The morning is the ideal time of day to visit Altamura. All local bakeries operate then in full swing, making the narrow streets spreads a wonderful fragrance. But we’re going, however, at strictly defined address. At via Luca Martucci 10, right next to the cathedral, is a charming claustro, and a door leading to a small bakery interface located a few steps below the level of a square. Welcome to Antico Forno Santa Chiara.
The room is small, though high, very simply furnished. On the left side there’s a counter with a cash register, there’s also tempting cookies, of course, produced inside, as well as hand-made pasta in various forms, packaged, filling shop shelves. In front my eyes threw the freshest and incredibly fragrant foccacia, just taken from the oven. Thick yeast dough, glistening from the drizzling olive oil, is covered by various combinations of additives. The bread is not yet available. The dough kneaded by hand in the same way for almost 600 years arises from a combination of semolina obtained from hard durum wheat, of course, from the area of Puglia, and water and yeast. After the kneaded dough is divided into portions, and then – according to tradition – put aside for few hours and then to the wood-fired oven. Exactly. Here it’s, the famous stove recalls the times of the late Middle Ages. From the outside inconspicuous, more like a fireplace, but rather a castle-like fireplace, huge, tall at about two meters. But the owen is bigger. Shovels for inserting and removing the pastries are so long that they reach the ceiling. The application suggests itself. The stove must be several meters deep. What a place! Unable to buy bread contented ourselves with a piece of foccacia. Serving on weight, piece more then 1/4 cost about 2.50 euros.
Note! Antico Forno Santa Chiara is close on Sunday!
Foccacia, consumed on the steps of one of the churches it tasted great, absolutely captivated my heart. But we were determined to buy the famous bread. Going forward quite by accident we came to another, old bakery. Antico Forno Santa Caterina has been active since 1724. Here, the bread was removed just from the oven. The price is – if my memory serves me well – about 2.50 – 3.0 euros per kg.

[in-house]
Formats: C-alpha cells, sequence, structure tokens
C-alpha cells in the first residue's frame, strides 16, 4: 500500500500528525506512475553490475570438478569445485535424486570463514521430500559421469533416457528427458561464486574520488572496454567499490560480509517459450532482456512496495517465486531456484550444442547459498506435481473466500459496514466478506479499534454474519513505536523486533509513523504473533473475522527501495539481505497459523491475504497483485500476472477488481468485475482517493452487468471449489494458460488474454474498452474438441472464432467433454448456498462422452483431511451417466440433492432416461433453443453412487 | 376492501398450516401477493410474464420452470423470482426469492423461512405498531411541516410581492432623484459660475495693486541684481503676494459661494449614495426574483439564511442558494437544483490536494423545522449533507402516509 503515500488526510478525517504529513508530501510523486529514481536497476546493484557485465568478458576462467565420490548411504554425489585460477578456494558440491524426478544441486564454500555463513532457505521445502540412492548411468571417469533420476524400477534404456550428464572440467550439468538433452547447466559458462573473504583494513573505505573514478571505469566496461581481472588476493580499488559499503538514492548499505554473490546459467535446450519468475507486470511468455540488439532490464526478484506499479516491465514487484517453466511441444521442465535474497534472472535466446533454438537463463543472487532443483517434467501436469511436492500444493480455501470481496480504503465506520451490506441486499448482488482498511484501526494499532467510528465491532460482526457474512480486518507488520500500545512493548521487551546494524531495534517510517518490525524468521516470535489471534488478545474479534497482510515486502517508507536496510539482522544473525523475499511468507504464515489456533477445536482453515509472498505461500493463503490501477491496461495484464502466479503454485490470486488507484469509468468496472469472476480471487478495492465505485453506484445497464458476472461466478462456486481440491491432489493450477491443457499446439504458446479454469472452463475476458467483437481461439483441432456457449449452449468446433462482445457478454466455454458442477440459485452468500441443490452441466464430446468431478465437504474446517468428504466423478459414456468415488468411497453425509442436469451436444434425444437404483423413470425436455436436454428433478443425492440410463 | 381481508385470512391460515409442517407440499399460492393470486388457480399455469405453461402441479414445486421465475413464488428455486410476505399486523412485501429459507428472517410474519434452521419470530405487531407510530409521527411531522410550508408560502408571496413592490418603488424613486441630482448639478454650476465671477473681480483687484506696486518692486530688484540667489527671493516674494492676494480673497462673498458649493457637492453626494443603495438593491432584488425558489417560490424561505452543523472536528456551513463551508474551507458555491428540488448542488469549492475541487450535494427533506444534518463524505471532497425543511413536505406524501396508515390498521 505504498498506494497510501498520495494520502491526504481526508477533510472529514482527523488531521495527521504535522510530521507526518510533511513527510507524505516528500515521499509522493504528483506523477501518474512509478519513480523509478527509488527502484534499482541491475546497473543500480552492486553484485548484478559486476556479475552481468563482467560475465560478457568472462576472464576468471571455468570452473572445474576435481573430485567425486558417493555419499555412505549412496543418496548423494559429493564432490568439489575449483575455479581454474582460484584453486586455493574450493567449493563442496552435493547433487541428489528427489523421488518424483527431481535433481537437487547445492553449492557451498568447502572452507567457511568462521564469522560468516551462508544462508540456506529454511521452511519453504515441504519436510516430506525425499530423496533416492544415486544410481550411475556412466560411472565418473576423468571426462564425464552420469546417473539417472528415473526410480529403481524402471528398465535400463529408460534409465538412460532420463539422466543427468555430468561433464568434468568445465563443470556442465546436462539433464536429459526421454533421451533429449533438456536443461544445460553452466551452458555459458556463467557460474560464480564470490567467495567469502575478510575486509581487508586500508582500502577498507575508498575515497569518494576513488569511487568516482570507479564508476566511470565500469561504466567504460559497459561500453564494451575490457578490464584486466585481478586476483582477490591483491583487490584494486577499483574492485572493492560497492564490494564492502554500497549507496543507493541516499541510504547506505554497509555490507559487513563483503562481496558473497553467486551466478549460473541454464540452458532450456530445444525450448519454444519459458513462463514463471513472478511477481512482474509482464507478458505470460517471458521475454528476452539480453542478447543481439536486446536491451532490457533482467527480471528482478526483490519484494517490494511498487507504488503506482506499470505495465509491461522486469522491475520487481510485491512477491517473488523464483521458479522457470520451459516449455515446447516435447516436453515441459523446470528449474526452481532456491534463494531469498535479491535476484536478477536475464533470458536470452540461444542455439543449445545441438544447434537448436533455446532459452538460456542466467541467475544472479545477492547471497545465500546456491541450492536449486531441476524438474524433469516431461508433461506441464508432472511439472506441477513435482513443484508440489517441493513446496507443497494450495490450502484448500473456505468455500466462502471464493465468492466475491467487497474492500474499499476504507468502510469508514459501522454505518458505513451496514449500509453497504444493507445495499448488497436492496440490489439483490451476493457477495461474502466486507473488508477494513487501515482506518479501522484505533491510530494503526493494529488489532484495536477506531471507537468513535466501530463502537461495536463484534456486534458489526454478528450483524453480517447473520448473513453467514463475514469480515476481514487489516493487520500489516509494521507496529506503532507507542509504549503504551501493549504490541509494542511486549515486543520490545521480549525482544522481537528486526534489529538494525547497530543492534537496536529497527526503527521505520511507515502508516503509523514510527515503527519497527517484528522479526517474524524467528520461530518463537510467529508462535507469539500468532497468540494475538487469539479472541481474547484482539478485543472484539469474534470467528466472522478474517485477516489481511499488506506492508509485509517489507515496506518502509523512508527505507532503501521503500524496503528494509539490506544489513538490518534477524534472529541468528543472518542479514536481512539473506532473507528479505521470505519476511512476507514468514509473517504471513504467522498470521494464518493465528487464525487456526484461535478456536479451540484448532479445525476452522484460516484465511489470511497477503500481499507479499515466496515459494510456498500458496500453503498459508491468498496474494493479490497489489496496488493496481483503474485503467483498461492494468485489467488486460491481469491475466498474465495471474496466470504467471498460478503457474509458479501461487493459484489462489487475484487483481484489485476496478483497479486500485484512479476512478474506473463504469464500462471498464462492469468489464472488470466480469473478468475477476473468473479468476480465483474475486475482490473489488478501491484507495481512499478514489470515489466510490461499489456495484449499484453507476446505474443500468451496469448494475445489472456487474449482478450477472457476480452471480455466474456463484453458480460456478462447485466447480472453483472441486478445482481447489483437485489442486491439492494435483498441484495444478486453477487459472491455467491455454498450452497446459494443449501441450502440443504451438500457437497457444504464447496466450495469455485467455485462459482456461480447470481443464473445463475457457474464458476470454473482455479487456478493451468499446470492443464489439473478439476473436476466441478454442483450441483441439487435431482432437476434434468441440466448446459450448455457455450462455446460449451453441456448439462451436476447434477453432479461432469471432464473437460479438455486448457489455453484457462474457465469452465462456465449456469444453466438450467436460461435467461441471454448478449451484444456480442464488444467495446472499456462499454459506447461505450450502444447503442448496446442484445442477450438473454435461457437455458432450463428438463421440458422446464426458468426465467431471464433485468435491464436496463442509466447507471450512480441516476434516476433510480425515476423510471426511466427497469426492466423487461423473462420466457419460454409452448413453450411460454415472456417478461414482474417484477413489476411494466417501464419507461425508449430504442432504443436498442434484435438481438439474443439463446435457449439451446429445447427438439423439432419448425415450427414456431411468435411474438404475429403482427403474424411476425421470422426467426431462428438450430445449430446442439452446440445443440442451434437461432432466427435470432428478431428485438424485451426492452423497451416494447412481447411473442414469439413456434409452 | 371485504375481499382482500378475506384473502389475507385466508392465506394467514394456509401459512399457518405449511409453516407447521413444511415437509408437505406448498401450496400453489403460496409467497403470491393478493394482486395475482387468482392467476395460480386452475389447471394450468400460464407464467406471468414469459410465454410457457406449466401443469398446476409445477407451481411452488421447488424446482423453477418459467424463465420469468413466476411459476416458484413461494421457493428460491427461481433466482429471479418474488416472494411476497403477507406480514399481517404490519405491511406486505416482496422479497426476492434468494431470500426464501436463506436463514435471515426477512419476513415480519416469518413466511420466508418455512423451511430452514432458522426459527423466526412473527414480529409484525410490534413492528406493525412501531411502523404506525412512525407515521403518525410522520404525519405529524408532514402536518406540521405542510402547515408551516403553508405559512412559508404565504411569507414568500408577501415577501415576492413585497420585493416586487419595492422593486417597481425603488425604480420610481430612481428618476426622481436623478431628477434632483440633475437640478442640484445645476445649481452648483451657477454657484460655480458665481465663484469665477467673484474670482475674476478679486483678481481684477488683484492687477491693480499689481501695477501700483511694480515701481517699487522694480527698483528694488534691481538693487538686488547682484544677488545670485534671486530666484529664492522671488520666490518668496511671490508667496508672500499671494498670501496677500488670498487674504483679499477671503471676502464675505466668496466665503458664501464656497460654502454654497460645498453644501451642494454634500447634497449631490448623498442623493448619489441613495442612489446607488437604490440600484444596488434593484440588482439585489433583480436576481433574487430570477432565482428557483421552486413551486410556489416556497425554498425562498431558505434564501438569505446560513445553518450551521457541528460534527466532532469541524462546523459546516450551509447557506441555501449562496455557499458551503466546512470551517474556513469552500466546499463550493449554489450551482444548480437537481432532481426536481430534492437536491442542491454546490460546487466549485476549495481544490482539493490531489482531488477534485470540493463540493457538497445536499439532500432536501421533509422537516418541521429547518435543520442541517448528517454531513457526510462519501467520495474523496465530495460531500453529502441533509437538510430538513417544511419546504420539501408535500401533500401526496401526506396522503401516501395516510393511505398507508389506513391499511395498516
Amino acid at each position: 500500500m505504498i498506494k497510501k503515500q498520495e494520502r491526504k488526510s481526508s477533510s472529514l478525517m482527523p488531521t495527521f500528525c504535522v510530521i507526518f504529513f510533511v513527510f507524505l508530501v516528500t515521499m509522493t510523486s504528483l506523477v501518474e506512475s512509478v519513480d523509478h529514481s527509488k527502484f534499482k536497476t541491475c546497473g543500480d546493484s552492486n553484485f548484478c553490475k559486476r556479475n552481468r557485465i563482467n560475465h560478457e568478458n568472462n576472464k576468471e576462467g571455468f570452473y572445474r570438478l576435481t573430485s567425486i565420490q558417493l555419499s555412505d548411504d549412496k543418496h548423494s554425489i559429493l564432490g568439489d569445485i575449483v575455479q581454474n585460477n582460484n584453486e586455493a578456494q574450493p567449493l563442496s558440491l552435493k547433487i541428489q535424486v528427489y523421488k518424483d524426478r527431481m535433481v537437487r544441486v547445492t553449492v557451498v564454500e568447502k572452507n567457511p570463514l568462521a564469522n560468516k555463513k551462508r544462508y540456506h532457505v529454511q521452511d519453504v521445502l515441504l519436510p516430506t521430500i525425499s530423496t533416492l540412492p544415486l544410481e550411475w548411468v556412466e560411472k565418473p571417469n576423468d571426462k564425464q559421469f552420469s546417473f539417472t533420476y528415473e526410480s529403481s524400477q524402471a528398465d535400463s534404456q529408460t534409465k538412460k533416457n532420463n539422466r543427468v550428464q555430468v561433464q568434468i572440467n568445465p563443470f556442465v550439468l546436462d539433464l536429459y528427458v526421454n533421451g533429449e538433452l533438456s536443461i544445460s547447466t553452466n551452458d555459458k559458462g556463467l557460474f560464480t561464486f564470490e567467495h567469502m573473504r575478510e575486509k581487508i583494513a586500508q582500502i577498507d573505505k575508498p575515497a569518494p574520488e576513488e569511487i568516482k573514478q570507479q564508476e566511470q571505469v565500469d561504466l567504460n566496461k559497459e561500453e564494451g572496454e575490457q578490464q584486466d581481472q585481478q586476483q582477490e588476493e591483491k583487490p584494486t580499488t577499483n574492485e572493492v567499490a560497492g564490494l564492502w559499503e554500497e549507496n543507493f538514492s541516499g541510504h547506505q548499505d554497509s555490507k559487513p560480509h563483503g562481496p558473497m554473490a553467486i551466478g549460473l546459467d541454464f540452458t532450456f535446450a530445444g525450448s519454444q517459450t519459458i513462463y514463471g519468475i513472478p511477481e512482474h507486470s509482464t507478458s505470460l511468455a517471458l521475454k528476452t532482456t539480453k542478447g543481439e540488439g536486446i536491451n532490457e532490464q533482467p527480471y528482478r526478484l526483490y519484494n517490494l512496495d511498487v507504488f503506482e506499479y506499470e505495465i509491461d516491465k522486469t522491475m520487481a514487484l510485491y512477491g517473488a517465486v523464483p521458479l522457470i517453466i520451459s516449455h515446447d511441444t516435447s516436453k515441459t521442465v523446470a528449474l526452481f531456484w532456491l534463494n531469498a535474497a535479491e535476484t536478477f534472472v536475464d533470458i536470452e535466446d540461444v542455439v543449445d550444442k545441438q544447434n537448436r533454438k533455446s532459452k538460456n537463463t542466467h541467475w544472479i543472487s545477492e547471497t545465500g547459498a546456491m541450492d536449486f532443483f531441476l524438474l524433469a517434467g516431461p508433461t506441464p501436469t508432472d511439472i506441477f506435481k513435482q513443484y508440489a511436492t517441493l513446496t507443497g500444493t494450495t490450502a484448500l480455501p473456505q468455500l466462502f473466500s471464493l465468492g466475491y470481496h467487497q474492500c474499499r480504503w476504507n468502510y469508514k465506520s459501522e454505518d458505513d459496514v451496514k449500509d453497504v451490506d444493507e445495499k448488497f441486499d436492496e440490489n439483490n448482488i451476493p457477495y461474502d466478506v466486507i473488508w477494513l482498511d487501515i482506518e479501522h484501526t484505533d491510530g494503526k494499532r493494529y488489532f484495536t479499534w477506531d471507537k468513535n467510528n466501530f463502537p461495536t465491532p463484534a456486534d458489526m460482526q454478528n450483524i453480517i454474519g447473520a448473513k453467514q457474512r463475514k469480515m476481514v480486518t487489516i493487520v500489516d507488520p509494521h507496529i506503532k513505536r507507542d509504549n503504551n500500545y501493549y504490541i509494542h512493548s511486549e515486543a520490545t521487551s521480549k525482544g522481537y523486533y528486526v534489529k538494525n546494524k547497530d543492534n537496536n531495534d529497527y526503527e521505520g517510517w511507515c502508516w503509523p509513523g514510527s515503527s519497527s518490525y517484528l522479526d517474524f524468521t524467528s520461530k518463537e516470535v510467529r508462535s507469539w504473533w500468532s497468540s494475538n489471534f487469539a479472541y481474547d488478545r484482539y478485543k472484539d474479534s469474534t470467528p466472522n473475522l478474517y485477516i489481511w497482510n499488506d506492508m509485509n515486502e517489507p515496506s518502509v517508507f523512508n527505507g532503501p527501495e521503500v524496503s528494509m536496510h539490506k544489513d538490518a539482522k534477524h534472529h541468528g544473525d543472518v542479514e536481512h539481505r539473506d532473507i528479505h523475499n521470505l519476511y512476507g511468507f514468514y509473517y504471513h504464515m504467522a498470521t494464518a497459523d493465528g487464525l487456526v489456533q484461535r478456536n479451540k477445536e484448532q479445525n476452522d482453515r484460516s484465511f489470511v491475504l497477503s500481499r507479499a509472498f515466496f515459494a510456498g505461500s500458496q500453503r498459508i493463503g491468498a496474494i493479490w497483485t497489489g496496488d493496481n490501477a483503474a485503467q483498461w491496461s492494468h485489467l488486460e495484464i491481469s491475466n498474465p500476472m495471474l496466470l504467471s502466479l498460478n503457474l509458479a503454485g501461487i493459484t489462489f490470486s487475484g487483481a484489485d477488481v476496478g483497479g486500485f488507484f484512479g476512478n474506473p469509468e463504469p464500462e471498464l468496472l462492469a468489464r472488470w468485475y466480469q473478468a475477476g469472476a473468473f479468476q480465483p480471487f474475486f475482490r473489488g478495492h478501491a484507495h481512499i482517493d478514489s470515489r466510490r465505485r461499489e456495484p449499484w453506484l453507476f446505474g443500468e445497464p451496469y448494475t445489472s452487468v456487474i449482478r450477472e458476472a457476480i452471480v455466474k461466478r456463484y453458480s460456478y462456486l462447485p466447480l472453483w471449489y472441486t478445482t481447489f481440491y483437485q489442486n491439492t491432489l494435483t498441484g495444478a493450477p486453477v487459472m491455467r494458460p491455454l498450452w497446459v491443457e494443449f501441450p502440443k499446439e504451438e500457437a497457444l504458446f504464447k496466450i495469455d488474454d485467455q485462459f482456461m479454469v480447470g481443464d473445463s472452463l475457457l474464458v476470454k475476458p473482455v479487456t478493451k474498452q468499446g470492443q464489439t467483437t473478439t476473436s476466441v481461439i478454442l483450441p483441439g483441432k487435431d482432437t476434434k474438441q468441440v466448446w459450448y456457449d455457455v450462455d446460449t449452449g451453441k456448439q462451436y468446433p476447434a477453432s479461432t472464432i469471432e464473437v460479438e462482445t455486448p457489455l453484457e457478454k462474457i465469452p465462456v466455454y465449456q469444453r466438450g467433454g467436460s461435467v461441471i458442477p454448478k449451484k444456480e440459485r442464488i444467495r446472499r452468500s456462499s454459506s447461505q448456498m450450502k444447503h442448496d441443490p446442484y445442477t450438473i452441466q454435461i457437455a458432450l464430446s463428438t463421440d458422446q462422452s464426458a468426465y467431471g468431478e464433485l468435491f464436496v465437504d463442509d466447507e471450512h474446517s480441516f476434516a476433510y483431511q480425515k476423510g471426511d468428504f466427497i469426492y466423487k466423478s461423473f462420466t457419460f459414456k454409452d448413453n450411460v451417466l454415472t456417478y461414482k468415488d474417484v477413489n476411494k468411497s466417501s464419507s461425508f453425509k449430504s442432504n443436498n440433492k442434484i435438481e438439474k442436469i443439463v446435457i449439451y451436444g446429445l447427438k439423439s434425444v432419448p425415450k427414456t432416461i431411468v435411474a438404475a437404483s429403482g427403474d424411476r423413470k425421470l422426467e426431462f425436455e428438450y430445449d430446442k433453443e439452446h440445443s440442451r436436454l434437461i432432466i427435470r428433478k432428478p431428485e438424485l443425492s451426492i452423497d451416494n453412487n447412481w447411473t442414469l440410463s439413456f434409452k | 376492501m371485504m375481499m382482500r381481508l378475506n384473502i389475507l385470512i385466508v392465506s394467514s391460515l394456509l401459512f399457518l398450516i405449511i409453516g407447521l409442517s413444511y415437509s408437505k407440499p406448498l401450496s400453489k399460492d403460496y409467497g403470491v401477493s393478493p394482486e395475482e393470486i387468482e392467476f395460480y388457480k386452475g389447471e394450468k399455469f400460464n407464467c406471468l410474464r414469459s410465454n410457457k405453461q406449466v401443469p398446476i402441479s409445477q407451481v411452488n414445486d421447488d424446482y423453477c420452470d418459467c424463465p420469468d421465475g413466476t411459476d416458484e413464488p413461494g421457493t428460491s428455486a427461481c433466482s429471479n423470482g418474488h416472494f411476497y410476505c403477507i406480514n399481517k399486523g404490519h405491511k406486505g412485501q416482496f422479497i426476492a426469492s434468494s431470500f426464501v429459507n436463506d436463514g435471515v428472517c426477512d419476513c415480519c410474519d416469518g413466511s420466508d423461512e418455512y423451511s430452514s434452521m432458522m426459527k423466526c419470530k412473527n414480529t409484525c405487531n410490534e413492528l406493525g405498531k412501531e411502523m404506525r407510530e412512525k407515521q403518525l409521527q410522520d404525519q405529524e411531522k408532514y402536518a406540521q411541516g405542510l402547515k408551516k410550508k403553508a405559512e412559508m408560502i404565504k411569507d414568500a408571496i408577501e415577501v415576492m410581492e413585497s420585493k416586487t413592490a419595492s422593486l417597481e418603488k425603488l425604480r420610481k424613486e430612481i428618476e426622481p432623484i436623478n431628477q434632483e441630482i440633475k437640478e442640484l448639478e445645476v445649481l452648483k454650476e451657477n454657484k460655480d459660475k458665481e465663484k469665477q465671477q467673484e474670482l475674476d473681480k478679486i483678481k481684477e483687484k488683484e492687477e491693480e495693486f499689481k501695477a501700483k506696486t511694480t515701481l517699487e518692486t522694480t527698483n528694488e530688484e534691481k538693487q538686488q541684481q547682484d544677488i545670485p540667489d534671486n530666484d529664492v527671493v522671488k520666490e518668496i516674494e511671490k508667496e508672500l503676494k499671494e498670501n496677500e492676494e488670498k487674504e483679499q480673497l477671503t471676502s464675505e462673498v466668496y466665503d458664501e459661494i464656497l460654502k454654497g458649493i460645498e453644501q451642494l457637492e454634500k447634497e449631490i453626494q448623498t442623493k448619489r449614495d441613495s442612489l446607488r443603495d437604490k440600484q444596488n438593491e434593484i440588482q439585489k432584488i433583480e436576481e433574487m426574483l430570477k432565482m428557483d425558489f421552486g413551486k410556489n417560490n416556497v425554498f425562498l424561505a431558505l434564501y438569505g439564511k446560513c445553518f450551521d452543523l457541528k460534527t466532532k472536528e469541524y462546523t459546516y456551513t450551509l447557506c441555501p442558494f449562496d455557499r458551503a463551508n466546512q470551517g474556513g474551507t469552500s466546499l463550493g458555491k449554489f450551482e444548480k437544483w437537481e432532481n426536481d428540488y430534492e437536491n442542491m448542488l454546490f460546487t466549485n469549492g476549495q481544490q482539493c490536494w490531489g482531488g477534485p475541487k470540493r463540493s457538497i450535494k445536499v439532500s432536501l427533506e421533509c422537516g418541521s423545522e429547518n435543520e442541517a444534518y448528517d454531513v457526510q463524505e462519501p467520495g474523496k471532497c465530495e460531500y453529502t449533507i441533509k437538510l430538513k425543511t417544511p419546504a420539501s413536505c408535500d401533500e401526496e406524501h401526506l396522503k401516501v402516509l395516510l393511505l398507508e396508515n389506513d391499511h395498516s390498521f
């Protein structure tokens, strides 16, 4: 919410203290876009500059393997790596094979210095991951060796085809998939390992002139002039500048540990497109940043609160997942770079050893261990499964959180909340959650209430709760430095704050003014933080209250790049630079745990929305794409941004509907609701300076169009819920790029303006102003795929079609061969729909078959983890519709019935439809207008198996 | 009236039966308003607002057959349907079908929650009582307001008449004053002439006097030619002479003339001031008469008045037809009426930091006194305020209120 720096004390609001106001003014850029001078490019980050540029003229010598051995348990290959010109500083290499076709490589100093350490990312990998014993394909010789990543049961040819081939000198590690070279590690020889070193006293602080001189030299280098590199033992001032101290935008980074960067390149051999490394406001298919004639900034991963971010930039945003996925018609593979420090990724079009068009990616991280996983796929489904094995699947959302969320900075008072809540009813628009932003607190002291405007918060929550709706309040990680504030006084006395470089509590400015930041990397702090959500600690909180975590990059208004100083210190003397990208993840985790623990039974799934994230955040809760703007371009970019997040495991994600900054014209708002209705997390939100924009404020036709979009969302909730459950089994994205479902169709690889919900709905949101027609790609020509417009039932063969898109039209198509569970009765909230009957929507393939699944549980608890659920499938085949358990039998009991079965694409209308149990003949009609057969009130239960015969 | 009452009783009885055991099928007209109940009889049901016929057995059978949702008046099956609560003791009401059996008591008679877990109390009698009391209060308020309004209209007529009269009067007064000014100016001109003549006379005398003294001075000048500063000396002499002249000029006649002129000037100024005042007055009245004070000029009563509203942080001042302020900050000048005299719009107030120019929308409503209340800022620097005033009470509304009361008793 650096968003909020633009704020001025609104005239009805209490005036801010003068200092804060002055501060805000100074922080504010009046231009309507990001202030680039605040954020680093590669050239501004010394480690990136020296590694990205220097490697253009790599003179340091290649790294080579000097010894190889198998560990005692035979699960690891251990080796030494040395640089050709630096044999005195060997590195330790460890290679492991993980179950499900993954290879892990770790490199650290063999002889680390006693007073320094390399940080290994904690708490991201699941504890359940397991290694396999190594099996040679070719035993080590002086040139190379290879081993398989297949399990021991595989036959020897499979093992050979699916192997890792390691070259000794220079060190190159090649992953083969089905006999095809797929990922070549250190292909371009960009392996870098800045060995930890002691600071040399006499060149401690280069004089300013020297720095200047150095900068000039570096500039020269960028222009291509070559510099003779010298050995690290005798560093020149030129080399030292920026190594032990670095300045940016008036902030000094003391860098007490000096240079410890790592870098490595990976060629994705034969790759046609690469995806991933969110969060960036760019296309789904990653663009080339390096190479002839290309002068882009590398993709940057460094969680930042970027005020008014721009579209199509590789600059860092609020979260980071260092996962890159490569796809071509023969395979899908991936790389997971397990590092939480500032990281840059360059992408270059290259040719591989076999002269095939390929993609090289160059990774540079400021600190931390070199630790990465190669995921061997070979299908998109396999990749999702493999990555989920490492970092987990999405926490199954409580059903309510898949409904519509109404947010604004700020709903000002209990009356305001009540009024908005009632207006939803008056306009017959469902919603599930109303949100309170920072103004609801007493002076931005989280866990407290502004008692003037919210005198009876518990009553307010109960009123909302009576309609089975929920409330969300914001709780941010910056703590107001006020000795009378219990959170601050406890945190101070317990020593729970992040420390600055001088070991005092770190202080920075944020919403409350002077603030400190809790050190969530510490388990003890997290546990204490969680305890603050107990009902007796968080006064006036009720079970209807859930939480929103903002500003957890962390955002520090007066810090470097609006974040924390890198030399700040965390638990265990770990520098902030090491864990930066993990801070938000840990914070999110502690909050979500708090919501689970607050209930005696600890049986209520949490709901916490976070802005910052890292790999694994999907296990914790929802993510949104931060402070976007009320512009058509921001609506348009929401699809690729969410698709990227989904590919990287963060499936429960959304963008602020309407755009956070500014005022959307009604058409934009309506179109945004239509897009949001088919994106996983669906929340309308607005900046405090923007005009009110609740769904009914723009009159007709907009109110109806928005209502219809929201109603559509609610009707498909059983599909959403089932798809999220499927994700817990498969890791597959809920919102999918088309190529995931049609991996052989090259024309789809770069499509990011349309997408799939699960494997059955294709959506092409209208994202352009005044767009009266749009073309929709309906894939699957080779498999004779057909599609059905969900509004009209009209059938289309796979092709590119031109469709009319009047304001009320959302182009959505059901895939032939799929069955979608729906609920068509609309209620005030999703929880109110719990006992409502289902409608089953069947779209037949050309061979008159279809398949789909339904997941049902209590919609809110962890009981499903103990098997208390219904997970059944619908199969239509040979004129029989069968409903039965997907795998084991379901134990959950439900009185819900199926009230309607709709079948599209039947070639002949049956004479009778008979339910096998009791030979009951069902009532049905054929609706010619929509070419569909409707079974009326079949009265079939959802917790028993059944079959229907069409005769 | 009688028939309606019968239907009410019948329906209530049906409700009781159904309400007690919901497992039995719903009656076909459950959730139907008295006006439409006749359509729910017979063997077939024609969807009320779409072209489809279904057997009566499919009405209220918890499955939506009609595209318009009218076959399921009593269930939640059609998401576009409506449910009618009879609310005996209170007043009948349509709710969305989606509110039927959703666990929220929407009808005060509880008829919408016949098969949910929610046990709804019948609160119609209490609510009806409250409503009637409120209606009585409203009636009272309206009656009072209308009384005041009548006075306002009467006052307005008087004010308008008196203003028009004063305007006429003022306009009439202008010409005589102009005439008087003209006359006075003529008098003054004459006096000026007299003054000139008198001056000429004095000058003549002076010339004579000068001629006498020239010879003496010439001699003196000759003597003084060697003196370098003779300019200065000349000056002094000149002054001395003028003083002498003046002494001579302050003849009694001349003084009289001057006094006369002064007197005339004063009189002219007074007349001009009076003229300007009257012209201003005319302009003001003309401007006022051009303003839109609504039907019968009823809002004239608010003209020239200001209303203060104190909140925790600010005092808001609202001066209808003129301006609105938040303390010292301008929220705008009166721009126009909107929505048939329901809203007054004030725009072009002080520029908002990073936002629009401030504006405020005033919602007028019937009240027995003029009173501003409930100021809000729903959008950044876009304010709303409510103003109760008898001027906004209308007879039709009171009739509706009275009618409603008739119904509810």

Altamura and McDonald’s
Few years ago in Altamura was opened restaurant’s of most famous fast food brand. And what? After the initial considerable interest in the residents, customers began to drain away and go back to their local specialties, foccacia and Altamura’s bread. McDonalds lasted one year, and then with a roar was bankrupt, which was so phenomenal event in the world, that has even an article in the New York Times. As it turned out, the old ladies was very happy to visit the American fast food because of the well-functioning air-conditioning! More on this topic you will find on the friendly blog, I invite you to Basilicata, Puglia and surroundings .
Bon appetit! Don’t avoid Altamuta during your Apulian travels. Really stop in here at least for two or three hours, eat foccacia and take a walk admiring the claustri hidden between the well-kept, atmospheric streets.
If you have any questions, please, ask them in the comments on this post, I will try to answer each and advise. I’ll be happy to read your experiences, the weather in Sicily, go ahead and share the information, I’m sure it will help those who just planning to go there 😉